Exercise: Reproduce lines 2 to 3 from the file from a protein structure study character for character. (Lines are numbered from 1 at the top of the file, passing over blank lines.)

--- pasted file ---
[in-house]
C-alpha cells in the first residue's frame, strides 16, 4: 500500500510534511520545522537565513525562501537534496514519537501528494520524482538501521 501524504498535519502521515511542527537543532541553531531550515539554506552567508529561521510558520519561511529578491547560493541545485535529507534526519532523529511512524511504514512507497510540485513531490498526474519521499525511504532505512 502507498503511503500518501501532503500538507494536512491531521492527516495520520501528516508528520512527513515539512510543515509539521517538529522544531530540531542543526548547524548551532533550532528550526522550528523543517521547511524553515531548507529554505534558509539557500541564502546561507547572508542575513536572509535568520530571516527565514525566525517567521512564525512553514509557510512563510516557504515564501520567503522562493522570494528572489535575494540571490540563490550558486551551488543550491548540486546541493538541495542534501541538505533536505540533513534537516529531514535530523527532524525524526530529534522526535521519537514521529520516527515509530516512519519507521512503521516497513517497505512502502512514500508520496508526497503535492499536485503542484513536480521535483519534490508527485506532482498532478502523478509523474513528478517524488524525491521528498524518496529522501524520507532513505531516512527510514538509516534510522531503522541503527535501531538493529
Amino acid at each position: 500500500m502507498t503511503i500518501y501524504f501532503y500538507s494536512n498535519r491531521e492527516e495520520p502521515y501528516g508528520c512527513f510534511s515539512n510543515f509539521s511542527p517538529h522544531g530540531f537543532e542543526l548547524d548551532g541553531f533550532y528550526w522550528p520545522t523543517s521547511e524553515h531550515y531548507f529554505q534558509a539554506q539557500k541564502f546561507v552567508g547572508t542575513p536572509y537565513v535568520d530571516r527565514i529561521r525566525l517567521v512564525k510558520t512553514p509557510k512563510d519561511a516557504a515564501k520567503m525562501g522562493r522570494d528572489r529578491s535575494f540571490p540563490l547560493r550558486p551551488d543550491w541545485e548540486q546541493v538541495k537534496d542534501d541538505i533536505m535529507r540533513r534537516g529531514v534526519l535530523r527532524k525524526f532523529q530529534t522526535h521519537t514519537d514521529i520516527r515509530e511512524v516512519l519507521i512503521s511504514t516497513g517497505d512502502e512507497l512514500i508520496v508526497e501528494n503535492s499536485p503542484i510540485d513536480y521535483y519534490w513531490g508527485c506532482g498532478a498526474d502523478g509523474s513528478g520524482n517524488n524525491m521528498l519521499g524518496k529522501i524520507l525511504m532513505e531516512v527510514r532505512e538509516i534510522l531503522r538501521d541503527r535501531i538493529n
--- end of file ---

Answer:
C-alpha cells in the first residue's frame, strides 16, 4: 500500500510534511520545522537565513525562501537534496514519537501528494520524482538501521 501524504498535519502521515511542527537543532541553531531550515539554506552567508529561521510558520519561511529578491547560493541545485535529507534526519532523529511512524511504514512507497510540485513531490498526474519521499525511504532505512 502507498503511503500518501501532503500538507494536512491531521492527516495520520501528516508528520512527513515539512510543515509539521517538529522544531530540531542543526548547524548551532533550532528550526522550528523543517521547511524553515531548507529554505534558509539557500541564502546561507547572508542575513536572509535568520530571516527565514525566525517567521512564525512553514509557510512563510516557504515564501520567503522562493522570494528572489535575494540571490540563490550558486551551488543550491548540486546541493538541495542534501541538505533536505540533513534537516529531514535530523527532524525524526530529534522526535521519537514521529520516527515509530516512519519507521512503521516497513517497505512502502512514500508520496508526497503535492499536485503542484513536480521535483519534490508527485506532482498532478502523478509523474513528478517524488524525491521528498524518496529522501524520507532513505531516512527510514538509516534510522531503522541503527535501531538493529
Amino acid at each position: 500500500m502507498t503511503i500518501y501524504f501532503y500538507s494536512n498535519r491531521e492527516e495520520p502521515y501528516g508528520c512527513f510534511s515539512n510543515f509539521s511542527p517538529h522544531g530540531f537543532e542543526l548547524d548551532g541553531f533550532y528550526w522550528p520545522t523543517s521547511e524553515h531550515y531548507f529554505q534558509a539554506q539557500k541564502f546561507v552567508g547572508t542575513p536572509y537565513v535568520d530571516r527565514i529561521r525566525l517567521v512564525k510558520t512553514p509557510k512563510d519561511a516557504a515564501k520567503m525562501g522562493r522570494d528572489r529578491s535575494f540571490p540563490l547560493r550558486p551551488d543550491w541545485e548540486q546541493v538541495k537534496d542534501d541538505i533536505m535529507r540533513r534537516g529531514v534526519l535530523r527532524k525524526f532523529q530529534t522526535h521519537t514519537d514521529i520516527r515509530e511512524v516512519l519507521i512503521s511504514t516497513g517497505d512502502e512507497l512514500i508520496v508526497e501528494n503535492s499536485p503542484i510540485d513536480y521535483y519534490w513531490g508527485c506532482g498532478a498526474d502523478g509523474s513528478g520524482n517524488n524525491m521528498l519521499g524518496k529522501i524520507l525511504m532513505e531516512v527510514r532505512e538509516i534510522l531503522r538501521d541503527r535501531i538493529n